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Claud Butler - Black Diamond - Reynolds 531

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Claud Butler - Black Diamond - Reynolds 531

Old 10-13-15, 11:38 PM
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Claud Butler - Black Diamond - Reynolds 531

I've been thinking about trying to bike commute if I get into graduate school. None of my current bikes can handle a rack or be locked up at school so i've been fantasizing about finding something inexpensive. Stumbled across this Claud Butler for a song and couldn't say no.

It's in excellent shape. Touring bike with nice 531 steel and lugs. 7 speed shimano rx100 drive train with bar ends and 700c wheels. its a little portly but seems to ride real nice.

I introduce to you "Woodhouse" named after my favorite english butler .






Forgive the CL photos.
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Last edited by Epicus07; 10-13-15 at 11:50 PM.
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Old 10-13-15, 11:50 PM
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WOW! What a beauty.

Merry Christmas

thinking about checking CL...
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Old 10-14-15, 04:33 AM
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Nice SCORE !!
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Old 10-14-15, 04:55 AM
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Woodhouse, I love it.
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Old 10-14-15, 05:42 AM
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Hello Woodhouse, you are a right sporty looking fellow!
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Old 10-14-15, 05:56 AM
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That's a fine bike. Personally I like using less expensive bikes for commuting; this would be very tough (and expensive) to replace. Still the price was right and it is your bike.

If it were me, I'd keep this bike as a general rider and pick up something cheap to commute and lock up outside like a vintage mountain bike. Those are inexpensive and they are not a theft magnet.

Great score on this bike by the way.
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Old 10-14-15, 08:24 AM
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That is nice, indeed, but I tend to concur with the others that you might want a beater to use at least on trips where security may be an issue. That is why I have my rusty trusty 45-year-old UO-8.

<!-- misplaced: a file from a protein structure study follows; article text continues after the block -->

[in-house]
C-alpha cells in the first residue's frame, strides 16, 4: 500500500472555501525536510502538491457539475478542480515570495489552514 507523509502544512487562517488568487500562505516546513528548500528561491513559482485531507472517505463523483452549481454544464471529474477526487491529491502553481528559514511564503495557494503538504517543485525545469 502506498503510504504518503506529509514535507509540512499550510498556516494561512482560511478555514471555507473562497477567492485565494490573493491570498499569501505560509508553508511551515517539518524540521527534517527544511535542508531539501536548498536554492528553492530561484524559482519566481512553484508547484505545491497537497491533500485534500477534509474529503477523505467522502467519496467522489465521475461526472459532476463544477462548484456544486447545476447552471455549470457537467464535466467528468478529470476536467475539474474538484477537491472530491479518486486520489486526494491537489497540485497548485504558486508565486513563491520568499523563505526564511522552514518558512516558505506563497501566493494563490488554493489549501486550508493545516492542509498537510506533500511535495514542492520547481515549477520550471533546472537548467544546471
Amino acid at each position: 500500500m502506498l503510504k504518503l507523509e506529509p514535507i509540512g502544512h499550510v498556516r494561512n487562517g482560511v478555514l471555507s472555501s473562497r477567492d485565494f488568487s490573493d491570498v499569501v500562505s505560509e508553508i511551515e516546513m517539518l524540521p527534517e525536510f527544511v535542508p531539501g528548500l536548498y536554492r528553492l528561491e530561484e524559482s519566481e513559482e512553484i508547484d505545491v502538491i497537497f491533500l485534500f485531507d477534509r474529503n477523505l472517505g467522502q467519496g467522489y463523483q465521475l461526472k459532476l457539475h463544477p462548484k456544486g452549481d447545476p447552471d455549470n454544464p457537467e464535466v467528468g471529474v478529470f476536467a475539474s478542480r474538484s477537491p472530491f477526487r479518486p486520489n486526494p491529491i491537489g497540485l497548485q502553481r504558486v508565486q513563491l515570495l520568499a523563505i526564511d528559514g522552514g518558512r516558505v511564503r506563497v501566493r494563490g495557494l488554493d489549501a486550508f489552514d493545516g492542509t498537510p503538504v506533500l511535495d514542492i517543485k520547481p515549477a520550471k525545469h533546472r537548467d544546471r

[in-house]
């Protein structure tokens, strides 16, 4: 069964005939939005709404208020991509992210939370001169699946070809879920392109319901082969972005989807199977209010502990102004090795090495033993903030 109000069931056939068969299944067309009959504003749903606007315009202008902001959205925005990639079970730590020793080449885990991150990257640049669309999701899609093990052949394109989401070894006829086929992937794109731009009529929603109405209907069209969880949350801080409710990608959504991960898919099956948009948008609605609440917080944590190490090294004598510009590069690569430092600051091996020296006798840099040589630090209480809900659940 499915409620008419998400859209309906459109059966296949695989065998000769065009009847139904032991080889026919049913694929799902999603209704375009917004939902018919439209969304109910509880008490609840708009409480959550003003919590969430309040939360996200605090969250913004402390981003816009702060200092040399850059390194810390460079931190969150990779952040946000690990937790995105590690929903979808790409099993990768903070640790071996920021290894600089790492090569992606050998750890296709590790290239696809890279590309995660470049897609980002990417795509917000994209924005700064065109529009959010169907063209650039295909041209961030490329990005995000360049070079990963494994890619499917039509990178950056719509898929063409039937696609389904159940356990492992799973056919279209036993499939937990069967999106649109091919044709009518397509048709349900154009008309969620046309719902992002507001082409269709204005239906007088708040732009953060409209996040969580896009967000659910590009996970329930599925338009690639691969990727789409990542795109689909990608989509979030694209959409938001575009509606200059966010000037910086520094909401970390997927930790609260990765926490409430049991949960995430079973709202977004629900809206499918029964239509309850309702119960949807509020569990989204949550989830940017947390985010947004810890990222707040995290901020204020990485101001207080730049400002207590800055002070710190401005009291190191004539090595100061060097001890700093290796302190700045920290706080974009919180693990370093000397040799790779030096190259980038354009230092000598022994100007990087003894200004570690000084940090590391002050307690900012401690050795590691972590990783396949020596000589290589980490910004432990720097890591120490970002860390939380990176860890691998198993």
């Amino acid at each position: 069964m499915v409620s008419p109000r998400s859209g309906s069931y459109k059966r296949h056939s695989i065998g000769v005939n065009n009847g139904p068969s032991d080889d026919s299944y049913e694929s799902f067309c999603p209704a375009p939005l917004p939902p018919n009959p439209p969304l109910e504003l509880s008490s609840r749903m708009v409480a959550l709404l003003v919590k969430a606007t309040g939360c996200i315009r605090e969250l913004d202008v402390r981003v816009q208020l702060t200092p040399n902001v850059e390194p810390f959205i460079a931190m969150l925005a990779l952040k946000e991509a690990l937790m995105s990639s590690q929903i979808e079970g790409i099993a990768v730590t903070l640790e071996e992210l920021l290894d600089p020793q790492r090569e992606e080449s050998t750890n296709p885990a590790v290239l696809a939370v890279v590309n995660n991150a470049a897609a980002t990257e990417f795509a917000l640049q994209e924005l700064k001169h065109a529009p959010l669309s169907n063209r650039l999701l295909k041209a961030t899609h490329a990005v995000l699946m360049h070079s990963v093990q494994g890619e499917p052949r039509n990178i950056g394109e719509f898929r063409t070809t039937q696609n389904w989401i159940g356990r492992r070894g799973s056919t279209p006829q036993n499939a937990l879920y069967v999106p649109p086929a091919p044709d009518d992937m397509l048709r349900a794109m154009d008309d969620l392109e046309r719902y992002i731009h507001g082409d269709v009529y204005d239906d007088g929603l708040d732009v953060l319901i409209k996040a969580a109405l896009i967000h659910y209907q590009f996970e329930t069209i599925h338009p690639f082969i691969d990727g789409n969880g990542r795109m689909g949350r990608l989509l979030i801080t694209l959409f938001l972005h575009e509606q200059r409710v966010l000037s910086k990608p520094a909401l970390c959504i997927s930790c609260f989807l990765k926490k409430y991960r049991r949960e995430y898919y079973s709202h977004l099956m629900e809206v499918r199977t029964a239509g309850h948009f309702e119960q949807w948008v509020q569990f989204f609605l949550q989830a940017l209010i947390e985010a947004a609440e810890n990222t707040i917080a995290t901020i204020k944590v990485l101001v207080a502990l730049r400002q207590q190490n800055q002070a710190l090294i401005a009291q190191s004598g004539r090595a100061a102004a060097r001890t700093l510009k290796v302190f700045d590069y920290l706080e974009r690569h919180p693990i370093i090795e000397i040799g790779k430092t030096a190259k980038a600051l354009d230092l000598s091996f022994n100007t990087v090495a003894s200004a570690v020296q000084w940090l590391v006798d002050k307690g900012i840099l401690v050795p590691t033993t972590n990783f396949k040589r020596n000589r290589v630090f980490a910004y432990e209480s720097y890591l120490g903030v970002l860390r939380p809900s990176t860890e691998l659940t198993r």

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Old 10-14-15, 08:28 AM
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Very cool. That will make a very classy commuter.
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Old 10-14-15, 09:07 AM
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Yes, if I had that one for a commuter I would wind up upgrading it til it was too nice for daily commuting.
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Old 10-14-15, 09:13 AM
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This is a late 80's early 90's bike from after the name was resurrected, right?
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Old 10-14-15, 09:18 AM
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I would think Holdsworth maybe. Or Falcon.

Last edited by Wileyone; 10-14-15 at 09:22 AM.
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Old 10-14-15, 10:19 AM
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Thanks for all of the positive comments. I think I will have to rent a bike box at school to keep Woodhouse safe. I think the rx100 and 700c wheels would make it early 90s? It also says "Made exclusively for St John Street Cycles". I wonder if that will help me nail down a year. So likely Falcon?

I am a little worried about the 57cm top tube. I normally run 54-56. Can I get away with an 80mm stem or will that adversely affect the handling?
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Old 10-14-15, 10:30 AM
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I find, and others could argue, having the handle bar in the same location relative to the front hub axle on all my bikes causes them to behave close to the same. Yes there are variation due to frame angles, wheels, tires, etc., but it is close enough from a steering response behavior. My preference is to have the bar cover the axle while my hands are in the most used location on the bars, some bikes it is on the flats, others on the hoods, etc.

Of course this is all a function of the saddle location which should be referenced to the BB.
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Old 10-14-15, 10:46 AM
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Originally Posted by SJX426 View Post
I find, and others could argue, having the handle bar in the same location relative to the front hub axle on all my bikes causes them to behave close to the same. Yes there are variation due to frame angles, wheels, tires, etc., but it is close enough from a steering response behavior. My preference is to have the bar cover the axle while my hands are in the most used location on the bars, some bikes it is on the flats, others on the hoods, etc.

Of course this is all a function of the saddle location which should be referenced to the BB.
Doesn't that also require you to have a similar length top tube?
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Old 10-14-15, 11:00 AM
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Originally Posted by himespau View Post
Doesn't that also require you to have a similar length top tube?
I can't answer that definitively. My MTB (20.5") has a much longer TT than the 60cm Pinarello or the 58cm Colnago, but I used a shorter stem on the MTB than either of the other two. I suppose stem height and bar configuration contribute to the overall configuration impact as well.

I am going to waffle on ya too! I was not comfortable riding on hoods with the Pinarello with a 120mm stem or what ever it is. Now that I have over 1200 miles on it, I actually like it. In fact I am starting to ride more often on the hood than not. Initially I only used the hoods to brake.

My reference was the Colnago with a 100mm stem. I haven't ridden that lately and it currently has a 80mm stem which is way too short for riding on the uppers. Might be ok on the hoods, except they are Campy SR hoods (a bit narrow).
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Old 10-14-15, 03:20 PM